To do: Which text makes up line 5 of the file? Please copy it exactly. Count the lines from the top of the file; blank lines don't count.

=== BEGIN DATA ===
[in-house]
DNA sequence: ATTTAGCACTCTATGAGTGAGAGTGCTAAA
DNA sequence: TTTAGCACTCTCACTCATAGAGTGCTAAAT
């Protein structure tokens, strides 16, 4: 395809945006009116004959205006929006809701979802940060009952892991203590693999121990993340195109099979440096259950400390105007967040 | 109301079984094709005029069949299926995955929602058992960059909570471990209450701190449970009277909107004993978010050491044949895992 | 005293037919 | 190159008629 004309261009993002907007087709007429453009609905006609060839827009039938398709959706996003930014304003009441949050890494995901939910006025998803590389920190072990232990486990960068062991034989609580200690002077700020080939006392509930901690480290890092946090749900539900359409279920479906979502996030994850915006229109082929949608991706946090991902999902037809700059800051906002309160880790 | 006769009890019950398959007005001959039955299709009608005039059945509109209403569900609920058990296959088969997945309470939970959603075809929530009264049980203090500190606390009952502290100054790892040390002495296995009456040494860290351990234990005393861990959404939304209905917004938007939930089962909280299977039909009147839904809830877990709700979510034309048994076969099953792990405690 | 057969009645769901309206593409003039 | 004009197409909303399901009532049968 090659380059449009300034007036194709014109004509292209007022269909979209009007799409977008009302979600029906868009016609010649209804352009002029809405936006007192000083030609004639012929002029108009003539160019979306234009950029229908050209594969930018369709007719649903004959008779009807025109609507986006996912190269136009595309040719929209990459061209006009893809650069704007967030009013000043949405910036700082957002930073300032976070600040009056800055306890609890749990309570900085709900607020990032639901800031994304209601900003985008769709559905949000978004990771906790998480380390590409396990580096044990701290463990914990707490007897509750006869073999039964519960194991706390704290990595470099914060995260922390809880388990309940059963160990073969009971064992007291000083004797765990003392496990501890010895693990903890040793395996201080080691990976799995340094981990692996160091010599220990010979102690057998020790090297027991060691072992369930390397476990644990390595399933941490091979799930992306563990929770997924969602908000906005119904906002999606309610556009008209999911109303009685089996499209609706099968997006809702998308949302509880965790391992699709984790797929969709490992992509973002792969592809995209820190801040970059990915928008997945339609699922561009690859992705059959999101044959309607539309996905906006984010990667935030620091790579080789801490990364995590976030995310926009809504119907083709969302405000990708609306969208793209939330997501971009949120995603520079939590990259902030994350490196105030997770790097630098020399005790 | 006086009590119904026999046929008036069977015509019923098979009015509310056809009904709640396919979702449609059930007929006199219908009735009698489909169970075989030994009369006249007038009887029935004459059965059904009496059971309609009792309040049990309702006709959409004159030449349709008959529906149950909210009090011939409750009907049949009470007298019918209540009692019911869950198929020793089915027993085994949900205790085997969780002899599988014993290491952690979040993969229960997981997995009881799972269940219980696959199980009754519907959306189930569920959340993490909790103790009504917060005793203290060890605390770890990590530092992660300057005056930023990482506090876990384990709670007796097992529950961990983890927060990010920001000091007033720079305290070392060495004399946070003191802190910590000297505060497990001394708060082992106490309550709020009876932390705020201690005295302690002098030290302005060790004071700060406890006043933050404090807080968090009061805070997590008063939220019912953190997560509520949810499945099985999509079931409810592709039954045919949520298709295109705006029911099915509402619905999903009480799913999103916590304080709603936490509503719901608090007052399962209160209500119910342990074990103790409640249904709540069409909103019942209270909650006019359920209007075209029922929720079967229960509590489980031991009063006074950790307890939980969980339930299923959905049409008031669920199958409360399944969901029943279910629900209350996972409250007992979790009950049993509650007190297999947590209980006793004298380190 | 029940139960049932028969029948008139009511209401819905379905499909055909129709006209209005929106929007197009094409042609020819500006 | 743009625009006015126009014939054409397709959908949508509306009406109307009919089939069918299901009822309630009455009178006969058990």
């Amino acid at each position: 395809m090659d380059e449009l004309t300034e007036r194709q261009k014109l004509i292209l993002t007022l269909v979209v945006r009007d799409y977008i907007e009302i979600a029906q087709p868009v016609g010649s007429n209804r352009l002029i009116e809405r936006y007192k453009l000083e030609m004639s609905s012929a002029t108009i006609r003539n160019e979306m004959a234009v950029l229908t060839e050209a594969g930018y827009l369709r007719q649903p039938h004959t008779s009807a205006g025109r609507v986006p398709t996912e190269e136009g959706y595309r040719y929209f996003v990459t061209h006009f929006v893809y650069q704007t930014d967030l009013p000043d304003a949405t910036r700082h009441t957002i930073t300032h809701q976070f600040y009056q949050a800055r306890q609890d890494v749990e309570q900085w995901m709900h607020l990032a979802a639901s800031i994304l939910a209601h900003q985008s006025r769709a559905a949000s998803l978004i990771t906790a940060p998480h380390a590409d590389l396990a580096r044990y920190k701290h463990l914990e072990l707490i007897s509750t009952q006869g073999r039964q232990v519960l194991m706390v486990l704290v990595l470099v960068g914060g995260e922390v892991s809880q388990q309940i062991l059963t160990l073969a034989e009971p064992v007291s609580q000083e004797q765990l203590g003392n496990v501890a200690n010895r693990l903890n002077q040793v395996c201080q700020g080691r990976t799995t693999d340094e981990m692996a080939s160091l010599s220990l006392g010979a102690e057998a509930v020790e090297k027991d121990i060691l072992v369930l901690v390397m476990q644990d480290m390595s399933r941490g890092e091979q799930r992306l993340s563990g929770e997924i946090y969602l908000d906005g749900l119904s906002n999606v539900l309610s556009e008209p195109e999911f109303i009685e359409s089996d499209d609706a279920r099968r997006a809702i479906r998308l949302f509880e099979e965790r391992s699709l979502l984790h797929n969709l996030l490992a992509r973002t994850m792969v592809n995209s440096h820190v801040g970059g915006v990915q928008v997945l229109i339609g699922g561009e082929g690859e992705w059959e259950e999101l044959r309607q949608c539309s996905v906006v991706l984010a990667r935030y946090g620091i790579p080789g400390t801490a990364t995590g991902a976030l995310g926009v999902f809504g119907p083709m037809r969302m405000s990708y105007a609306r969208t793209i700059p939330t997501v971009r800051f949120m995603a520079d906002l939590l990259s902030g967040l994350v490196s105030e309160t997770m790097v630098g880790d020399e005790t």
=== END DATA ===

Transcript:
């Amino acid at each position: 395809m090659d380059e449009l004309t300034e007036r194709q261009k014109l004509i292209l993002t007022l269909v979209v945006r009007d799409y977008i907007e009302i979600a029906q087709p868009v016609g010649s007429n209804r352009l002029i009116e809405r936006y007192k453009l000083e030609m004639s609905s012929a002029t108009i006609r003539n160019e979306m004959a234009v950029l229908t060839e050209a594969g930018y827009l369709r007719q649903p039938h004959t008779s009807a205006g025109r609507v986006p398709t996912e190269e136009g959706y595309r040719y929209f996003v990459t061209h006009f929006v893809y650069q704007t930014d967030l009013p000043d304003a949405t910036r700082h009441t957002i930073t300032h809701q976070f600040y009056q949050a800055r306890q609890d890494v749990e309570q900085w995901m709900h607020l990032a979802a639901s800031i994304l939910a209601h900003q985008s006025r769709a559905a949000s998803l978004i990771t906790a940060p998480h380390a590409d590389l396990a580096r044990y920190k701290h463990l914990e072990l707490i007897s509750t009952q006869g073999r039964q232990v519960l194991m706390v486990l704290v990595l470099v960068g914060g995260e922390v892991s809880q388990q309940i062991l059963t160990l073969a034989e009971p064992v007291s609580q000083e004797q765990l203590g003392n496990v501890a200690n010895r693990l903890n002077q040793v395996c201080q700020g080691r990976t799995t693999d340094e981990m692996a080939s160091l010599s220990l006392g010979a102690e057998a509930v020790e090297k027991d121990i060691l072992v369930l901690v390397m476990q644990d480290m390595s399933r941490g890092e091979q799930r992306l993340s563990g929770e997924i946090y969602l908000d906005g749900l119904s906002n999606v539900l309610s556009e008209p195109e999911f109303i009685e359409s089996d499209d609706a279920r099968r997006a809702i479906r998308l949302f509880e099979e965790r391992s699709l979502l984790h797929n969709l996030l490992a992509r973002t994850m792969v592809n995209s440096h820190v801040g970059g915006v990915q928008v997945l229109i339609g699922g561009e082929g690859e992705w059959e259950e999101l044959r309607q949608c539309s996905v906006v991706l984010a990667r935030y946090g620091i790579p080789g400390t801490a990364t995590g991902a976030l995310g926009v999902f809504g119907p083709m037809r969302m405000s990708y105007a609306r969208t793209i700059p939330t997501v971009r800051f949120m995603a520079d906002l939590l990259s902030g967040l994350v490196s105030e309160t997770m790097v630098g880790d020399e005790t």